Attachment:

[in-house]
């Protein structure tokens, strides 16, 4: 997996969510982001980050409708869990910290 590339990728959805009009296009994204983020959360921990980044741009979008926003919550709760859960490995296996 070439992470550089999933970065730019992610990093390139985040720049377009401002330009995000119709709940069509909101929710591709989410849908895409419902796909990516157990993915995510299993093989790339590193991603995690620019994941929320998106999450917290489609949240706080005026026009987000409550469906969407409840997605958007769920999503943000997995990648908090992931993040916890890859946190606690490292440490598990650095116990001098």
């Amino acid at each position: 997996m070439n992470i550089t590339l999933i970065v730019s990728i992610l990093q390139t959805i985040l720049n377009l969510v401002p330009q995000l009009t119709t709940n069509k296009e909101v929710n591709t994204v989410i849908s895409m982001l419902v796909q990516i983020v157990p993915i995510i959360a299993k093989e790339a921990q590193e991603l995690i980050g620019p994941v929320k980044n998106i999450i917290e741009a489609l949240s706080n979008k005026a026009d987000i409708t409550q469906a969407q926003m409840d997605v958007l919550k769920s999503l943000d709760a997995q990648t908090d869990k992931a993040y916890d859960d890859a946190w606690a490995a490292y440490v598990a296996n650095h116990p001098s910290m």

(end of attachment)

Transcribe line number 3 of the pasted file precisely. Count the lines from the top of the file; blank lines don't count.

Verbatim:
């Amino acid at each position: 997996m070439n992470i550089t590339l999933i970065v730019s990728i992610l990093q390139t959805i985040l720049n377009l969510v401002p330009q995000l009009t119709t709940n069509k296009e909101v929710n591709t994204v989410i849908s895409m982001l419902v796909q990516i983020v157990p993915i995510i959360a299993k093989e790339a921990q590193e991603l995690i980050g620019p994941v929320k980044n998106i999450i917290e741009a489609l949240s706080n979008k005026a026009d987000i409708t409550q469906a969407q926003m409840d997605v958007l919550k769920s999503l943000d709760a997995q990648t908090d869990k992931a993040y916890d859960d890859a946190w606690a490995a490292y440490v598990a296996n650095h116990p001098s910290m």